The book is really a collection of anecdotes and opinions more suitable for the world of cable TV than a serious discussion about trade and the U.S. economy. As with his TV show, Dobbs misses the big story while spinning off questionable assertions and a few “factually challenged” whoppers along the way.
We can all acknowledge up front that some Americans have lost jobs because of trade in general and outsourcing in particular. How many, we don’t know for sure, but by all credible sources the numbers are small. The U.S. Bureau of Labor Statistics reported earlier this year that only about 2 percent of recent layoffs involving 50 or more workers could be blamed on import competition or foreign outsourcing. Of the remaining 98 percent of displaced workers who lost their jobs because of factors other than trade — new technology, domestic competition, changing consumer tastes — Lou Dobbs says virtually nothing.
The much‐cited Forrester Research studies project 3.4 million jobs will be lost to outsourcing by 2015. But that amounts to about 257,000 jobs per year — a drop in the bucket in an economy that employs 138 million workers and that has 300,000 people apply for unemployment insurance benefits every week even in good times. According to the BLS, 15 million jobs are permanently eliminated — and even more are created — in a typical year. In a dynamic, market economy such as ours, companies are eliminating and creating millions of jobs every year. Yet to Dobbs, the small share of that job churn attributable to trade and outsourcing is a national scandal.
Even his anecdotes miss the mark. Dobbs bemoans the fact that Travelocity, the online travel company, recently announced it would move 250 mostly call‐center jobs from Clintwood, Virginia, to India. The company is already losing more than $50 million a year. If Dobbs had his way and outsourcing were not an option, Travelocity and many other information technology companies would have no alternative but to go out of business or move their whole operations abroad — eliminating jobs for workers up and down the pay scale, not just the $8‐an‐hour jobs being outsourced.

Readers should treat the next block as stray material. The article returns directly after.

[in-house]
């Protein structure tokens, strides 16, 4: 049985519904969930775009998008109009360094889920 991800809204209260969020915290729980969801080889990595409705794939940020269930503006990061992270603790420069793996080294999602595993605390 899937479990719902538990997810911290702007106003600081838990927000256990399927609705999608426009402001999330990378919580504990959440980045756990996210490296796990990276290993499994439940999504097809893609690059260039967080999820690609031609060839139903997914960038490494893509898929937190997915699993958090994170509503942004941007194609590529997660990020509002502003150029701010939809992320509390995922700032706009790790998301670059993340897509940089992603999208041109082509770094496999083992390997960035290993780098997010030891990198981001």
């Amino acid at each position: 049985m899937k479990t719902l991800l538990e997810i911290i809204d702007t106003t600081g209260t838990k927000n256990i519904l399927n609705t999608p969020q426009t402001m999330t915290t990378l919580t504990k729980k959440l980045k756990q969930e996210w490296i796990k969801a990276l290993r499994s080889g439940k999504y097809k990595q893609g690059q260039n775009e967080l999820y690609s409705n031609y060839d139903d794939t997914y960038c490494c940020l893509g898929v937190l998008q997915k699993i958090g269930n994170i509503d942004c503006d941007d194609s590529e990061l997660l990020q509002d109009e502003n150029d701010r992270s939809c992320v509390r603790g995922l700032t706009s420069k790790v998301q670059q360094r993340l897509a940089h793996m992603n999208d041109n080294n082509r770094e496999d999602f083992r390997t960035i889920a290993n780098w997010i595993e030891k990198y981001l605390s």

Dobbs also systematically ignores or discounts the benefits of trade and outsourcing to the U.S. economy and workers. Free trade is a working family’s best friend, delivering lower prices, more choice and better quality to shoppers by protecting them from potential domestic monopolies. Yet to Dobbs those benefits are dismissed as “helping consumers save a few cents on trinkets and T‐shirts.” Note to Lou: A lot more Americans consume those products you so lightly dismiss than produce them.
Exporting America contains a number of factual and analytical bloopers. Among my favorites:
On page 38, Dobbs claims, “we [are] buying most of our goods from other countries.” Last year, Americans produced $3,663 billion worth of durable and non‐durable goods here in the United States while we imported $1,260 billion worth and exported $713 billion. So clearly most of “our goods” are made right here in the good ol’ USA.